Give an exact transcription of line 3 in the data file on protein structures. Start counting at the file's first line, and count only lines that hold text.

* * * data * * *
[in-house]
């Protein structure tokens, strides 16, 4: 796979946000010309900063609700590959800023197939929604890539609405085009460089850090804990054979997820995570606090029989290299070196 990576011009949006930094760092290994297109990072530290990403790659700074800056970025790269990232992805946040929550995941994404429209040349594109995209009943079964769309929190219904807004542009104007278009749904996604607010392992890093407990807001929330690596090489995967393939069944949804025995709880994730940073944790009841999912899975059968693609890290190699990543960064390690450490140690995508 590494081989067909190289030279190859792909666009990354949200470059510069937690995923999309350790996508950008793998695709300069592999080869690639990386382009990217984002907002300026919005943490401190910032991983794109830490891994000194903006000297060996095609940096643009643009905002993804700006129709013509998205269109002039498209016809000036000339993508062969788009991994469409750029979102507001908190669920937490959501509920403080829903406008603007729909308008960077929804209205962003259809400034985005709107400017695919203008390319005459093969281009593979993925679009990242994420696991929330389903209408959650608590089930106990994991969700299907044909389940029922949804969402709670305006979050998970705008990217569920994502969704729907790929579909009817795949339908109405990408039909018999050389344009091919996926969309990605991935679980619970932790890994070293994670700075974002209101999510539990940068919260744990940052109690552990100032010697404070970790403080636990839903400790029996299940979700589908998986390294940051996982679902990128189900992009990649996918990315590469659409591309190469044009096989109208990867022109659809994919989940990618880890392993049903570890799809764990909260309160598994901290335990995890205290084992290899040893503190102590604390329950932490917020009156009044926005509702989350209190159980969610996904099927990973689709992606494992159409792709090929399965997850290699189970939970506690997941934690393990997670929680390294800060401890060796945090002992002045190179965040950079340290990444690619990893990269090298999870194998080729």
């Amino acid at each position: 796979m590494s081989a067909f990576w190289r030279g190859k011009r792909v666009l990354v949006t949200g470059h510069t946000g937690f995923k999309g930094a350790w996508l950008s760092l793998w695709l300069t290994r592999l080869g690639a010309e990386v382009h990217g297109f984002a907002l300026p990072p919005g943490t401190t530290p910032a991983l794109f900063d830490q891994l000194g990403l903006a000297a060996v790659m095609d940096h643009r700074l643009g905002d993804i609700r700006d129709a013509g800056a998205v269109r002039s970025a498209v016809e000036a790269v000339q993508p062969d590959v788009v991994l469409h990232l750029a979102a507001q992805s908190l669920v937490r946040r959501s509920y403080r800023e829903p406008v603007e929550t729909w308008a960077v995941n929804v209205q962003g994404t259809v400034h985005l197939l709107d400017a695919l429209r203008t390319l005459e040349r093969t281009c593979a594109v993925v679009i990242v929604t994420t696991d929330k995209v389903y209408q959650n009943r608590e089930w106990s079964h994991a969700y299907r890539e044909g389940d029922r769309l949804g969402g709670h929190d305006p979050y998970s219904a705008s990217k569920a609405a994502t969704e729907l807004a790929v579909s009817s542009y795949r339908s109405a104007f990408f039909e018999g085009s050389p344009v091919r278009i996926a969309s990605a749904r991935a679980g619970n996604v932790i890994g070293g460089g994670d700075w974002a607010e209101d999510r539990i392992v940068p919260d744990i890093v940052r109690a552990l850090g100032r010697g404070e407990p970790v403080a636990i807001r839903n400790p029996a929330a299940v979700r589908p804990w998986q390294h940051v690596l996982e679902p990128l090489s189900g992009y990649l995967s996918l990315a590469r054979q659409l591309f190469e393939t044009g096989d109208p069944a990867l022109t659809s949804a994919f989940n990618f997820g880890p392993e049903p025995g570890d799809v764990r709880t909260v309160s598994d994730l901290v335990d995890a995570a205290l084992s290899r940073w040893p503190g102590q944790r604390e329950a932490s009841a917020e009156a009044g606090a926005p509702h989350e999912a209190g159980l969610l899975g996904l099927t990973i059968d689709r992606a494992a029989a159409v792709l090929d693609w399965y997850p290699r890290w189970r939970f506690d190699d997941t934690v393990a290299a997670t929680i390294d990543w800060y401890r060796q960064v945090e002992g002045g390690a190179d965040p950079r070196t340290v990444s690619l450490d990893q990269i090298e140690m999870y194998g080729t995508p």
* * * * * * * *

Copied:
């Amino acid at each position: 796979m590494s081989a067909f990576w190289r030279g190859k011009r792909v666009l990354v949006t949200g470059h510069t946000g937690f995923k999309g930094a350790w996508l950008s760092l793998w695709l300069t290994r592999l080869g690639a010309e990386v382009h990217g297109f984002a907002l300026p990072p919005g943490t401190t530290p910032a991983l794109f900063d830490q891994l000194g990403l903006a000297a060996v790659m095609d940096h643009r700074l643009g905002d993804i609700r700006d129709a013509g800056a998205v269109r002039s970025a498209v016809e000036a790269v000339q993508p062969d590959v788009v991994l469409h990232l750029a979102a507001q992805s908190l669920v937490r946040r959501s509920y403080r800023e829903p406008v603007e929550t729909w308008a960077v995941n929804v209205q962003g994404t259809v400034h985005l197939l709107d400017a695919l429209r203008t390319l005459e040349r093969t281009c593979a594109v993925v679009i990242v929604t994420t696991d929330k995209v389903y209408q959650n009943r608590e089930w106990s079964h994991a969700y299907r890539e044909g389940d029922r769309l949804g969402g709670h929190d305006p979050y998970s219904a705008s990217k569920a609405a994502t969704e729907l807004a790929v579909s009817s542009y795949r339908s109405a104007f990408f039909e018999g085009s050389p344009v091919r278009i996926a969309s990605a749904r991935a679980g619970n996604v932790i890994g070293g460089g994670d700075w974002a607010e209101d999510r539990i392992v940068p919260d744990i890093v940052r109690a552990l850090g100032r010697g404070e407990p970790v403080a636990i807001r839903n400790p029996a929330a299940v979700r589908p804990w998986q390294h940051v690596l996982e679902p990128l090489s189900g992009y990649l995967s996918l990315a590469r054979q659409l591309f190469e393939t044009g096989d109208p069944a990867l022109t659809s949804a994919f989940n990618f997820g880890p392993e049903p025995g570890d799809v764990r709880t909260v309160s598994d994730l901290v335990d995890a995570a205290l084992s290899r940073w040893p503190g102590q944790r604390e329950a932490s009841a917020e009156a009044g606090a926005p509702h989350e999912a209190g159980l969610l899975g996904l099927t990973i059968d689709r992606a494992a029989a159409v792709l090929d693609w399965y997850p290699r890290w189970r939970f506690d190699d997941t934690v393990a290299a997670t929680i390294d990543w800060y401890r060796q960064v945090e002992g002045g390690a190179d965040p950079r070196t340290v990444s690619l450490d990893q990269i090298e140690m999870y194998g080729t995508p």